Getting Noticed
THREADX attendees wanted to know how their decoration companies could do better at getting noticed by brands such as MLB teams. Yoshida suggested all companies have someone on hand who can take good photos. “Show your product through good pictures. Not just a picture of a shirt, but of someone wearing it,” he said. “Tell the story, give it context. This will increase traffic, social media use. Make it sexy or cool.”

Garcia’s advice was to the point: “Do what you’re good at and work with other people who can get you there.” He also added that if decorators want to get noticed by the major leagues, or any other major entity, “let us know how you’re different.”

Discussion moderator crespo, a former marketing executive at toy manufacturer Mattel, added that decorators should do all they can to, “Get it in the trade magazines of the industry you want to serve. Find ways to sneak your company’s work out in front of others.” This is a case where being the expert in your own industry allows you to represent your knowledge, as well as what the industry has to offer, to others seeking related services.

On Deck for Sports Apparel …
In nearly every market served by garment decorators, change is a constant, and sports apparel is no exception. Zulla started the “what’s next” discussion by sharing how Wilson Sporting Goods is “getting out of the comfort zone.” He illustrated with examples of a custom line of tennis racquets — a concept that ties directly into the printing industry’s ongoing drive toward versioning. Other examples included shoes, basketballs and footballs, produced in a new partnership with MCM leather.

For the White Sox, Breunlin said, the team is moving toward advertising products using players, their spouses and other people of note. In another example, he said the team is investigating working with a member of the team who has expressed interest in launching a garment line.

Yoshida gave an example of how stadium exclusives have become full-time items in the team store. One stadium exclusive was a Dodgers-based partnership with Hello Kitty. 

“Very popular. Some people bought a game ticket just so they could get the shirt — the game was secondary,” he said, adding, “Character tie-ins are popular, but we still want people to actually come to the game.” The team has also had great success tapping into the Los Angeles area’s many ethnic communities. One example is the highly popular, annual Filipino Night, for which special shirts and caps are created (and worn with great pride).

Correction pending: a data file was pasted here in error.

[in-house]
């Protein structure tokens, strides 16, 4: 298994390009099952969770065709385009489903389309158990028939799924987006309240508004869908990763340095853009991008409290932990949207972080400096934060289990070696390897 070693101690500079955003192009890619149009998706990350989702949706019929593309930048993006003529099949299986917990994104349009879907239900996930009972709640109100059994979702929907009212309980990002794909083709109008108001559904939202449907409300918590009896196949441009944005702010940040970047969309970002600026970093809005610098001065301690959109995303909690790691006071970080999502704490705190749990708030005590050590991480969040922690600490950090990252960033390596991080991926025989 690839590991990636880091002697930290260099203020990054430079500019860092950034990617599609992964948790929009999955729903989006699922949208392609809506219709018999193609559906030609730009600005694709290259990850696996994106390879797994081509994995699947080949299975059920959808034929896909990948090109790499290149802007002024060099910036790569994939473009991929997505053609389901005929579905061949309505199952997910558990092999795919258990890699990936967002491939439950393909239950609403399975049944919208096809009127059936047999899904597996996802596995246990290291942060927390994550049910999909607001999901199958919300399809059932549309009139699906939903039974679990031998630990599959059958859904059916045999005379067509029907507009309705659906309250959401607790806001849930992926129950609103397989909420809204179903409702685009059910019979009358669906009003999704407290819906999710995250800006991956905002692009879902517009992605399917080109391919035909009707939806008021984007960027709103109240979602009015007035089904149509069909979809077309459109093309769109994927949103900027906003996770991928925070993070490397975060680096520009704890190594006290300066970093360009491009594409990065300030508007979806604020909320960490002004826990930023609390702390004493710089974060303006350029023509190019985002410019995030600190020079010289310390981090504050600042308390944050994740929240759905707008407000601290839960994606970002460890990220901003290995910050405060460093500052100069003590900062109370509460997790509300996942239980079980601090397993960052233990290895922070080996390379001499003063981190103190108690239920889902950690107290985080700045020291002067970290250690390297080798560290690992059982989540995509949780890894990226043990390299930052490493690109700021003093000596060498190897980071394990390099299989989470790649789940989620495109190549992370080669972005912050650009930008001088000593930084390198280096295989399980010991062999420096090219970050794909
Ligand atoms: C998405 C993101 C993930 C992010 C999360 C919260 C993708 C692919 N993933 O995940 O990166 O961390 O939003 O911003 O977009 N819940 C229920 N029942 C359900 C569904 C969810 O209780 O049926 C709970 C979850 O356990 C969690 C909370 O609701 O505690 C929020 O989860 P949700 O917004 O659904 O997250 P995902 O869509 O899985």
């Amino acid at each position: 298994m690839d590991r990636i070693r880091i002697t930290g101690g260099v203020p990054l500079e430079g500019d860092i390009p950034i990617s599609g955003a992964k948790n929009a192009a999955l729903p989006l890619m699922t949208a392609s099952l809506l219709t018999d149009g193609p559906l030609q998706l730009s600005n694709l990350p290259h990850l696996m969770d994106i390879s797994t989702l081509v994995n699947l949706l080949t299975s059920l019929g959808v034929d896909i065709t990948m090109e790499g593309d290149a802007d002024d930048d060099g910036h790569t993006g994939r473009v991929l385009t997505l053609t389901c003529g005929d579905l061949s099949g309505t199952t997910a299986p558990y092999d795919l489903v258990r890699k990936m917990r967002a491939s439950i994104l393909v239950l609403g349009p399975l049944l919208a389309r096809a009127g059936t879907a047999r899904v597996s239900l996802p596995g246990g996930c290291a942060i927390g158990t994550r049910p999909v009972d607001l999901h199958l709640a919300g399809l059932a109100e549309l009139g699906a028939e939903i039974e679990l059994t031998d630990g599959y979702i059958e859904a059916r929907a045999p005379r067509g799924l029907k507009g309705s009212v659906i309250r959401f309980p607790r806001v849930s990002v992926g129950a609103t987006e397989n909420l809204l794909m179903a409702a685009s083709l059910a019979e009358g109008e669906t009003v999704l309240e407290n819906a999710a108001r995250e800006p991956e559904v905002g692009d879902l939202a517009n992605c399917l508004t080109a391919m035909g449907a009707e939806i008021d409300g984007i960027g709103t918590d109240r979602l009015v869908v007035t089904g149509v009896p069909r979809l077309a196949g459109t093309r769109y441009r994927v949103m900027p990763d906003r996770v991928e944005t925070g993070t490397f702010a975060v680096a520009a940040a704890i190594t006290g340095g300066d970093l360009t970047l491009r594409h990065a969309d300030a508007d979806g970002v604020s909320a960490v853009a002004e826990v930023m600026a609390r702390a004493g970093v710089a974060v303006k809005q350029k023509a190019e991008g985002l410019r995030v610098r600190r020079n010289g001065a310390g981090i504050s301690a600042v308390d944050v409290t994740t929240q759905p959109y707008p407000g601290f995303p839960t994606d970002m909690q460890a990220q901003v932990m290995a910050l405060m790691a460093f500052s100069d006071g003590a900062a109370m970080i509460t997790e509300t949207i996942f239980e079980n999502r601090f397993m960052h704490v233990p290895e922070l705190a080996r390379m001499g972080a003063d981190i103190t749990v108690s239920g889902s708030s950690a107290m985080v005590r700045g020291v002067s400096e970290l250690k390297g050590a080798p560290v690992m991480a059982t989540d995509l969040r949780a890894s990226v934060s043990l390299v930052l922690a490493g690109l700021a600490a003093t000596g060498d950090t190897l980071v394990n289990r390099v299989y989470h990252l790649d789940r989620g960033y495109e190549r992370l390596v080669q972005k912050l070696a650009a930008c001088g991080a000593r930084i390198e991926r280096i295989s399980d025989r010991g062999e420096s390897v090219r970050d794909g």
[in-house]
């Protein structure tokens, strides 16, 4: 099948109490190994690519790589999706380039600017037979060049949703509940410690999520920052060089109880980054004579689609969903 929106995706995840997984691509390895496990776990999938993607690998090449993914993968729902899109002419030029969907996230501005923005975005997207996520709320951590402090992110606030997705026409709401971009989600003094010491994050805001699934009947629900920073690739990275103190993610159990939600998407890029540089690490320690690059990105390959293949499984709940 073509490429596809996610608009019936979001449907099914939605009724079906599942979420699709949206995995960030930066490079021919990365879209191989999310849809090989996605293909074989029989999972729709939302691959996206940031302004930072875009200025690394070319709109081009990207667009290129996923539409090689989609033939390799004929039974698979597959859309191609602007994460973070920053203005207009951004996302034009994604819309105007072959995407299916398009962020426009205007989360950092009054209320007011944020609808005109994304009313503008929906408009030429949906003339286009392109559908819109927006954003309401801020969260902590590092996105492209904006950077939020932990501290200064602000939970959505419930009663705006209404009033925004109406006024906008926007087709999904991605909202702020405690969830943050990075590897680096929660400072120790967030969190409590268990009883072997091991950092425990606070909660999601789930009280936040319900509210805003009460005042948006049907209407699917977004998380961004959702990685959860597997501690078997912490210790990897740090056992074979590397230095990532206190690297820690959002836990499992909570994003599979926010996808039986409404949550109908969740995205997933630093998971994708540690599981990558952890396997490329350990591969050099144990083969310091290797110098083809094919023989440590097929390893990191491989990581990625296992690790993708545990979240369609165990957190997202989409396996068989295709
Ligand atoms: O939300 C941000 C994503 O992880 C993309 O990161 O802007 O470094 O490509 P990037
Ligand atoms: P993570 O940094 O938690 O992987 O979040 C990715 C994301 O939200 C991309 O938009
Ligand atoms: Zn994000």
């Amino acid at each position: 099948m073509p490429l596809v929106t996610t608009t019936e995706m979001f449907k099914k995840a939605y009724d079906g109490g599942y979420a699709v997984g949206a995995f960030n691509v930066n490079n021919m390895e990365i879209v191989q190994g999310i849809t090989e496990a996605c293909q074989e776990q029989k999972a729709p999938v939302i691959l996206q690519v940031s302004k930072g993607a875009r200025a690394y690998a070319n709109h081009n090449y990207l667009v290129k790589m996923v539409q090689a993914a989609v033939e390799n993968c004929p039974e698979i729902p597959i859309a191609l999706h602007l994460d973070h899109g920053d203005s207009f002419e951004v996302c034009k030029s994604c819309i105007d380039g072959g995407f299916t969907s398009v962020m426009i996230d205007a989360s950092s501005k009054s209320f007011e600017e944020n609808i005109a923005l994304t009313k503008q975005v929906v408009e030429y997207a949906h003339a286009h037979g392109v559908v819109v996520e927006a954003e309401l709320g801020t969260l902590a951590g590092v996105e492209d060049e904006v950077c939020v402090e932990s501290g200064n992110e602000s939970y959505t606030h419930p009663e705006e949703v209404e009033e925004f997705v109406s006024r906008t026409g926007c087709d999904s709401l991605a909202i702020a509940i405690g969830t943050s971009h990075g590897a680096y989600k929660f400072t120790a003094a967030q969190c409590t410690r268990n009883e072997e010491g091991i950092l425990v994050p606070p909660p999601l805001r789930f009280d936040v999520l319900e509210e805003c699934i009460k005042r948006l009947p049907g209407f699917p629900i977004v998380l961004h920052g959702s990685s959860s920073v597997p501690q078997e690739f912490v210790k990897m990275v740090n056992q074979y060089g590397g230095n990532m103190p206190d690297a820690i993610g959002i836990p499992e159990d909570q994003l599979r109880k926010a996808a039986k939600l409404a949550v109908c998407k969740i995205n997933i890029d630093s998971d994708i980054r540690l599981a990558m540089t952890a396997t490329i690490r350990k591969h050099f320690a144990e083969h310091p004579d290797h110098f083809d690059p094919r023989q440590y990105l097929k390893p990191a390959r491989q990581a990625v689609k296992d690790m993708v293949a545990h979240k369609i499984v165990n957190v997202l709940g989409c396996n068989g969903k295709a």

The Closer
For THREADX attendees, the panel discussion provided a unique view into an opportunity-rich area for the garment segment, and the panelists’ thoughts and opinions spoke to the desire for MLB brands to continuously engage the customers inside the stadium, in retail stores and through online sales portals.

And the MLB experience is just one segment of the “wide world of sports.” There’s a lot of opportunity of sports apparel merchandising on local, regional and national scales; in schools, colleges and universities, minor-league and major league settings. The question is: Is your company ready to play in “the big leagues?”

SGIA’s THREADX conference, which will enter its third year in 2020, explores market trends and business development opportunities for garment decoration companies, and shines light on the needs, wants and behaviors of brand managers, print buyers and industry innovators. THREADX 2020 is scheduled for February 23 - 25 in Scottsdale, Ariz.

Dan MarxDan Marx is SGIA’s Director of Content Development. With SGIA, he works with the graphic communications industry’s diverse knowledge base to raise awareness of trends and opportunities; and helps graphics communications companies and their customers identify and adopt new technologies and access lucrative market areas. In his more than 25 years at SGIA, he has authored numerous articles for industry publications worldwide, presented at a wide range of industry events, and served as an enthusiastic ambassador for new processes and opportunities.